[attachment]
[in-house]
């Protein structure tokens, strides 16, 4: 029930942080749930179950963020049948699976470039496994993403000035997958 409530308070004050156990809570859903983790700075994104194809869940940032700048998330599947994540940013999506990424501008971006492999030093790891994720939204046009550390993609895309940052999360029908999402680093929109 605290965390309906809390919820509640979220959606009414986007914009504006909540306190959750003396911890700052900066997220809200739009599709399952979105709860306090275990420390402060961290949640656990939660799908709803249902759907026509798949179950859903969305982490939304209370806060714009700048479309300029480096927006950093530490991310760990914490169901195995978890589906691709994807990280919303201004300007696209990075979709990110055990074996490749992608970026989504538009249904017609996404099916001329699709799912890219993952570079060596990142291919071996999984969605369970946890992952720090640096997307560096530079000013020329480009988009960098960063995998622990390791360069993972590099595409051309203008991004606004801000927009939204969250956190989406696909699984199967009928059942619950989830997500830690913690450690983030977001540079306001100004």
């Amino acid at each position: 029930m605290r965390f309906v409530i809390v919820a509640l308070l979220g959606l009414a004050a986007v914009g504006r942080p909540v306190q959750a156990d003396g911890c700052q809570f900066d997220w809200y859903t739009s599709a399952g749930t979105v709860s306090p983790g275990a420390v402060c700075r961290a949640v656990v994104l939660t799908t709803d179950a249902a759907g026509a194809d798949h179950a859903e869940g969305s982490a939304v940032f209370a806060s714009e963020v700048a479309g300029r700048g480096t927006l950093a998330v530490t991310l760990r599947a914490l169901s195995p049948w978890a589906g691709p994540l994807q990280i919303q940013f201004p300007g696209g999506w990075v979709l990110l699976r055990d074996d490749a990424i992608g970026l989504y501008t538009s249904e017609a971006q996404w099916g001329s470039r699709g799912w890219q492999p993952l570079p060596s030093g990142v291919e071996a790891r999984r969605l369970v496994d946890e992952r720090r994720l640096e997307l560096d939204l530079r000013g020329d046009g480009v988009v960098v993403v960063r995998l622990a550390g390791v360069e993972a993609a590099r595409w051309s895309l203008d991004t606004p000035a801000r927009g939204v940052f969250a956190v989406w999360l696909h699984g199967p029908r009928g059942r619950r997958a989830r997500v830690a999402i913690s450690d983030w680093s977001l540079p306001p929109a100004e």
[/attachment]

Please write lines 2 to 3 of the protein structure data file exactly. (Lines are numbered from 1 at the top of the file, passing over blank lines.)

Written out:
């Protein structure tokens, strides 16, 4: 029930942080749930179950963020049948699976470039496994993403000035997958 409530308070004050156990809570859903983790700075994104194809869940940032700048998330599947994540940013999506990424501008971006492999030093790891994720939204046009550390993609895309940052999360029908999402680093929109 605290965390309906809390919820509640979220959606009414986007914009504006909540306190959750003396911890700052900066997220809200739009599709399952979105709860306090275990420390402060961290949640656990939660799908709803249902759907026509798949179950859903969305982490939304209370806060714009700048479309300029480096927006950093530490991310760990914490169901195995978890589906691709994807990280919303201004300007696209990075979709990110055990074996490749992608970026989504538009249904017609996404099916001329699709799912890219993952570079060596990142291919071996999984969605369970946890992952720090640096997307560096530079000013020329480009988009960098960063995998622990390791360069993972590099595409051309203008991004606004801000927009939204969250956190989406696909699984199967009928059942619950989830997500830690913690450690983030977001540079306001100004």
């Amino acid at each position: 029930m605290r965390f309906v409530i809390v919820a509640l308070l979220g959606l009414a004050a986007v914009g504006r942080p909540v306190q959750a156990d003396g911890c700052q809570f900066d997220w809200y859903t739009s599709a399952g749930t979105v709860s306090p983790g275990a420390v402060c700075r961290a949640v656990v994104l939660t799908t709803d179950a249902a759907g026509a194809d798949h179950a859903e869940g969305s982490a939304v940032f209370a806060s714009e963020v700048a479309g300029r700048g480096t927006l950093a998330v530490t991310l760990r599947a914490l169901s195995p049948w978890a589906g691709p994540l994807q990280i919303q940013f201004p300007g696209g999506w990075v979709l990110l699976r055990d074996d490749a990424i992608g970026l989504y501008t538009s249904e017609a971006q996404w099916g001329s470039r699709g799912w890219q492999p993952l570079p060596s030093g990142v291919e071996a790891r999984r969605l369970v496994d946890e992952r720090r994720l640096e997307l560096d939204l530079r000013g020329d046009g480009v988009v960098v993403v960063r995998l622990a550390g390791v360069e993972a993609a590099r595409w051309s895309l203008d991004t606004p000035a801000r927009g939204v940052f969250a956190v989406w999360l696909h699984g199967p029908r009928g059942r619950r997958a989830r997500v830690a999402i913690s450690d983030w680093s977001l540079p306001p929109a100004e």